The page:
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Kukah Has Offended People, But Should Not Be Expelled from Sokoto, Presidency Tells Islamic Group

The presidency has chided an Islamic group over its criticism and veiled threat against the Catholic Bishop of Sokoto Diocese, Matthew Kukah, over a recent controversial message he issued during Christmas.

The Islamic group, Muslim Solidarity Forum, had asked the outspoken cleric to tender apology to Muslims in the state “or leave the state” over his controversial Christmas message.

The clergyman in his Christmas message titled: “A Nation in search of vindication” alleged that President Muhammadu Buhari was not living up to expectations due to the various economic and security challenges affecting the country.

He also alleged that Mr Buhari was “institutionalising northern hegemony against national interests,” adding that if a Southern Christian president had practised such nepotism, there would have been a military coup in Nigeria.

The statement, however, triggered controversy as, for instance, a Muslim group described the bishop’s sermon as “irresponsible and seditious.”

Islamic group, Jama’atu Nasril Islam (JNI) had said Mr Kukah’s message “was a prepared address considering the occasion and the audience, one cannot but agree that it was a calculated attempt to insult Islam which is typical of him. His veiled insinuation that Muslims have a pool of violence to draw from, is disgusting, disheartening, as well as condemnable.”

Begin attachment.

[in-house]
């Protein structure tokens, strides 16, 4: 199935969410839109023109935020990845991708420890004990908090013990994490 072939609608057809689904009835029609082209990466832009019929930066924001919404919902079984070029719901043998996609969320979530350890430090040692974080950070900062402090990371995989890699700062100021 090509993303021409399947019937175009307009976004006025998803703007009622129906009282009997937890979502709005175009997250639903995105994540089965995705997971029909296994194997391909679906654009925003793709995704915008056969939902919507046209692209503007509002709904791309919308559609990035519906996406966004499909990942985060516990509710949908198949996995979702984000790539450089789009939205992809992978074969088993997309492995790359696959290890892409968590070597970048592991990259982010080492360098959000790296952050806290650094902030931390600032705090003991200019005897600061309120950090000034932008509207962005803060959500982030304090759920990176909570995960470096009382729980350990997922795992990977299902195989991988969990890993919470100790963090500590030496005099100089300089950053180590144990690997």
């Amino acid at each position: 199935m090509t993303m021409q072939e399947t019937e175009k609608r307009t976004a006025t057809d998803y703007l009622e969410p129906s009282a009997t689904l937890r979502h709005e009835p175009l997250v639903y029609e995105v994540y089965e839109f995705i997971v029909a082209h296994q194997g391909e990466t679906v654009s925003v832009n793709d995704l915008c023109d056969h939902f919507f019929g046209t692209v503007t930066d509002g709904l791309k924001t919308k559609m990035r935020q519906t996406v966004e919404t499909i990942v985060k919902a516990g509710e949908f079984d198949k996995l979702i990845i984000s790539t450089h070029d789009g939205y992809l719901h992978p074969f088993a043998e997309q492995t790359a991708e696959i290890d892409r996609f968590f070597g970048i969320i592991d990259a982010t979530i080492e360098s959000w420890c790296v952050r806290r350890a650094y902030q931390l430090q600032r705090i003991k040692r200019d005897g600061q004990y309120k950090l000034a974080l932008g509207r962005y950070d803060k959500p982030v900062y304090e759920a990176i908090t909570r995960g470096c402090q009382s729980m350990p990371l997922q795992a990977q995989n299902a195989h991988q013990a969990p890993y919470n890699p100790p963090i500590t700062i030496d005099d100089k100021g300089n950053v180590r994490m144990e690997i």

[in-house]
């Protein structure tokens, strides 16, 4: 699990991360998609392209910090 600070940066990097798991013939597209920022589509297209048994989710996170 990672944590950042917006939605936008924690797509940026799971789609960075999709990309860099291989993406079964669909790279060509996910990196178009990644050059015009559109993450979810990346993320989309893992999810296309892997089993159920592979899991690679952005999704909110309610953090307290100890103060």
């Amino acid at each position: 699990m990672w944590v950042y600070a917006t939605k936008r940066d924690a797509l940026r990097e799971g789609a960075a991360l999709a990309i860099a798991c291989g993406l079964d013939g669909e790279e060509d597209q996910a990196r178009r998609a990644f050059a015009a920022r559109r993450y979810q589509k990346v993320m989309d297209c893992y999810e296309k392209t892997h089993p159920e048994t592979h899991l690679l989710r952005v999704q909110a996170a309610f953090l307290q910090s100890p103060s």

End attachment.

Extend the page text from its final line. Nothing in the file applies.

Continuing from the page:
In response to that, the bishop responded saying JNI was inciting violence against him.

Also, the Muslim Solidarity Forum (MSF), warned the cleric to “quickly and quietly leave” Sokoto, the Seat of the Caliphate.

MSF through its acting chairman, Isah Maishanu, said Mr Kukah’s “innuendos and parables” in his speeches were against Islam and its adherents, adding that they were provocative.

However, the presidency has waded into the face off via a statement signed by Garba Shehu, the spokesperson of President Buhari.

Mr Shehu said: “under Nigeria’s Constitution, every citizen has the right to, among others, freedom of speech and expression, the right to own property and reside in any part of the country, and the right to move freely without any inhibitions,” in a bid to defend the cleric’s rights.

“Nigeria’s strength lies in its diversity. The right for all religions to co-exist is enshrined in this country’s Constitution. The duty of the government, more so, this democratic government, is to ensure that the Constitution is respected. But all must respect the rights and sensitivities of their fellow Nigerians.

“Father Kukah has greatly offended many with his controversial remarks against the government and the person of the President, with some even accusing him of voicing anti-Islamic rhetoric.

“On matters such as these, responsible leadership in any society must exercise restraint. Knee-jerk reactions will not only cause the fraying of enduring relationships, but also the evisceration of peaceful communities such as Sokoto, the headquarters of the Muslim community as beacon of pluralism and tolerance. The Sultanate has historically had good relations with followers of all faiths. That is why Father Kukah was received on his arrival in Sokoto with friendship and tolerance,” Mr Shehu said.

“Under our laws, groups or factions must not give quit notices, neither should they unilaterally sanction any perceived breaches. Where they occur, it is the courts of law that should adjudicate. Unilateral action is not the way to go.

“Groups such as the Muslim Solidarity Forum must be seen to share and uphold the country’s multi-religious principles. And individuals like Father Kukah must respect the feelings of his fellow Nigerians in his private and public utterances,” he added.

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